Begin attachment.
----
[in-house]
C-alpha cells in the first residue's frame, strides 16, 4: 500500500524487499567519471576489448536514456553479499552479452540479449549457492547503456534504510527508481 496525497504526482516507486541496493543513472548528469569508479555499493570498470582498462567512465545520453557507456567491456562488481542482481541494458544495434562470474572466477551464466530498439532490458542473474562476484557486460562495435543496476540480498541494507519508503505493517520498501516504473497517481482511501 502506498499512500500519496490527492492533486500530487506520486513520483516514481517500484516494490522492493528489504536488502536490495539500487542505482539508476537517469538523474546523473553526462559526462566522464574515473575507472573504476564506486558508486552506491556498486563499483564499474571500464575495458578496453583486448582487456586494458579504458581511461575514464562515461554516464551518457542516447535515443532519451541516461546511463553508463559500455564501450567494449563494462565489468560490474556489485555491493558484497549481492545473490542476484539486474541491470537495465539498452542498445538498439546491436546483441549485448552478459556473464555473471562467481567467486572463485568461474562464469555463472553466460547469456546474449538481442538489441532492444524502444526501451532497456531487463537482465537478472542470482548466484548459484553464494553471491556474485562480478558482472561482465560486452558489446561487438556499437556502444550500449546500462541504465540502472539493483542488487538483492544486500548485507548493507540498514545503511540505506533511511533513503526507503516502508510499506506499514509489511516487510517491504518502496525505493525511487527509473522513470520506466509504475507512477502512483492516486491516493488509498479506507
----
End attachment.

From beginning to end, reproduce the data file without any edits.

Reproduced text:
[in-house]
C-alpha cells in the first residue's frame, strides 16, 4: 500500500524487499567519471576489448536514456553479499552479452540479449549457492547503456534504510527508481 496525497504526482516507486541496493543513472548528469569508479555499493570498470582498462567512465545520453557507456567491456562488481542482481541494458544495434562470474572466477551464466530498439532490458542473474562476484557486460562495435543496476540480498541494507519508503505493517520498501516504473497517481482511501 502506498499512500500519496490527492492533486500530487506520486513520483516514481517500484516494490522492493528489504536488502536490495539500487542505482539508476537517469538523474546523473553526462559526462566522464574515473575507472573504476564506486558508486552506491556498486563499483564499474571500464575495458578496453583486448582487456586494458579504458581511461575514464562515461554516464551518457542516447535515443532519451541516461546511463553508463559500455564501450567494449563494462565489468560490474556489485555491493558484497549481492545473490542476484539486474541491470537495465539498452542498445538498439546491436546483441549485448552478459556473464555473471562467481567467486572463485568461474562464469555463472553466460547469456546474449538481442538489441532492444524502444526501451532497456531487463537482465537478472542470482548466484548459484553464494553471491556474485562480478558482472561482465560486452558489446561487438556499437556502444550500449546500462541504465540502472539493483542488487538483492544486500548485507548493507540498514545503511540505506533511511533513503526507503516502508510499506506499514509489511516487510517491504518502496525505493525511487527509473522513470520506466509504475507512477502512483492516486491516493488509498479506507